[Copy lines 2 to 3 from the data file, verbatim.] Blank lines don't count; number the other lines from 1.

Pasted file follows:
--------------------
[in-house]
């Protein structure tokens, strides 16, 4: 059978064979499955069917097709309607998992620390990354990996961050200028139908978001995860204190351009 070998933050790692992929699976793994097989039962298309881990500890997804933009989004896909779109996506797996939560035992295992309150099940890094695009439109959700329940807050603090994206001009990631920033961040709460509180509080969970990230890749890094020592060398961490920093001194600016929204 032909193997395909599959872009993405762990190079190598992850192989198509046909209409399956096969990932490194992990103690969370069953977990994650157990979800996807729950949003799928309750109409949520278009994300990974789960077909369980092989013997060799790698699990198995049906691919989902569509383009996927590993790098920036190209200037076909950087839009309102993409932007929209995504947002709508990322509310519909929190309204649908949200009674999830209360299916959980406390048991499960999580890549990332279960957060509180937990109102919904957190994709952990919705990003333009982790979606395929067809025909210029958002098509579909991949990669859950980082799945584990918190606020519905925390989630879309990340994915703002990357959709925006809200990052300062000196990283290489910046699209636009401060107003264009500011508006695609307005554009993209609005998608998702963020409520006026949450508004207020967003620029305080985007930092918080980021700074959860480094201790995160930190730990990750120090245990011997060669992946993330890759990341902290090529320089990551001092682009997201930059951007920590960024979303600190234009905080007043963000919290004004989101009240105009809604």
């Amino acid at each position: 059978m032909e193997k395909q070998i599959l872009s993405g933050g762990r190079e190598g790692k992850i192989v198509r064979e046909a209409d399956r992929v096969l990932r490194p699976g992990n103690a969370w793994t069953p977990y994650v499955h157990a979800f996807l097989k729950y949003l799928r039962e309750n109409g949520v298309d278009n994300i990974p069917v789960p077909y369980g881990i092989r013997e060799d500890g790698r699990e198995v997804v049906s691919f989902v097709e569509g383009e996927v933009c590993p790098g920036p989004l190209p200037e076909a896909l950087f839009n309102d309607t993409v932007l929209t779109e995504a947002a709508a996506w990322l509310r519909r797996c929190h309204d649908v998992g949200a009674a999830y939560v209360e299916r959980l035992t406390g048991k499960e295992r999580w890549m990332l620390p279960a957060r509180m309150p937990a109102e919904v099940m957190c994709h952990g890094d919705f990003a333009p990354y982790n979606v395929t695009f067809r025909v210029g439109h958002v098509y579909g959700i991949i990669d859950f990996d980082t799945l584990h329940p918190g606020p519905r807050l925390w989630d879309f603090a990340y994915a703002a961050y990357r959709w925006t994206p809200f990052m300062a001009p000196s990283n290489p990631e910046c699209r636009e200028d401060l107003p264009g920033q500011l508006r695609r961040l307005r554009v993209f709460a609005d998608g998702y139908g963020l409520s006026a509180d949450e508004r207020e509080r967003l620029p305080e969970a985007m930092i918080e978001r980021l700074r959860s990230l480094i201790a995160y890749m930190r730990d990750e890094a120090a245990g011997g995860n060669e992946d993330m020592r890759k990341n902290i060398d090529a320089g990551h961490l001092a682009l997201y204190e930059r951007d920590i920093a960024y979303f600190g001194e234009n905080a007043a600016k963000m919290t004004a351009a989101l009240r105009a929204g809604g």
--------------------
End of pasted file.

């Protein structure tokens, strides 16, 4: 059978064979499955069917097709309607998992620390990354990996961050200028139908978001995860204190351009 070998933050790692992929699976793994097989039962298309881990500890997804933009989004896909779109996506797996939560035992295992309150099940890094695009439109959700329940807050603090994206001009990631920033961040709460509180509080969970990230890749890094020592060398961490920093001194600016929204 032909193997395909599959872009993405762990190079190598992850192989198509046909209409399956096969990932490194992990103690969370069953977990994650157990979800996807729950949003799928309750109409949520278009994300990974789960077909369980092989013997060799790698699990198995049906691919989902569509383009996927590993790098920036190209200037076909950087839009309102993409932007929209995504947002709508990322509310519909929190309204649908949200009674999830209360299916959980406390048991499960999580890549990332279960957060509180937990109102919904957190994709952990919705990003333009982790979606395929067809025909210029958002098509579909991949990669859950980082799945584990918190606020519905925390989630879309990340994915703002990357959709925006809200990052300062000196990283290489910046699209636009401060107003264009500011508006695609307005554009993209609005998608998702963020409520006026949450508004207020967003620029305080985007930092918080980021700074959860480094201790995160930190730990990750120090245990011997060669992946993330890759990341902290090529320089990551001092682009997201930059951007920590960024979303600190234009905080007043963000919290004004989101009240105009809604």
């Amino acid at each position: 059978m032909e193997k395909q070998i599959l872009s993405g933050g762990r190079e190598g790692k992850i192989v198509r064979e046909a209409d399956r992929v096969l990932r490194p699976g992990n103690a969370w793994t069953p977990y994650v499955h157990a979800f996807l097989k729950y949003l799928r039962e309750n109409g949520v298309d278009n994300i990974p069917v789960p077909y369980g881990i092989r013997e060799d500890g790698r699990e198995v997804v049906s691919f989902v097709e569509g383009e996927v933009c590993p790098g920036p989004l190209p200037e076909a896909l950087f839009n309102d309607t993409v932007l929209t779109e995504a947002a709508a996506w990322l509310r519909r797996c929190h309204d649908v998992g949200a009674a999830y939560v209360e299916r959980l035992t406390g048991k499960e295992r999580w890549m990332l620390p279960a957060r509180m309150p937990a109102e919904v099940m957190c994709h952990g890094d919705f990003a333009p990354y982790n979606v395929t695009f067809r025909v210029g439109h958002v098509y579909g959700i991949i990669d859950f990996d980082t799945l584990h329940p918190g606020p519905r807050l925390w989630d879309f603090a990340y994915a703002a961050y990357r959709w925006t994206p809200f990052m300062a001009p000196s990283n290489p990631e910046c699209r636009e200028d401060l107003p264009g920033q500011l508006r695609r961040l307005r554009v993209f709460a609005d998608g998702y139908g963020l409520s006026a509180d949450e508004r207020e509080r967003l620029p305080e969970a985007m930092i918080e978001r980021l700074r959860s990230l480094i201790a995160y890749m930190r730990d990750e890094a120090a245990g011997g995860n060669e992946d993330m020592r890759k990341n902290i060398d090529a320089g990551h961490l001092a682009l997201y204190e930059r951007d920590i920093a960024y979303f600190g001194e234009n905080a007043a600016k963000m919290t004004a351009a989101l009240r105009a929204g809604g």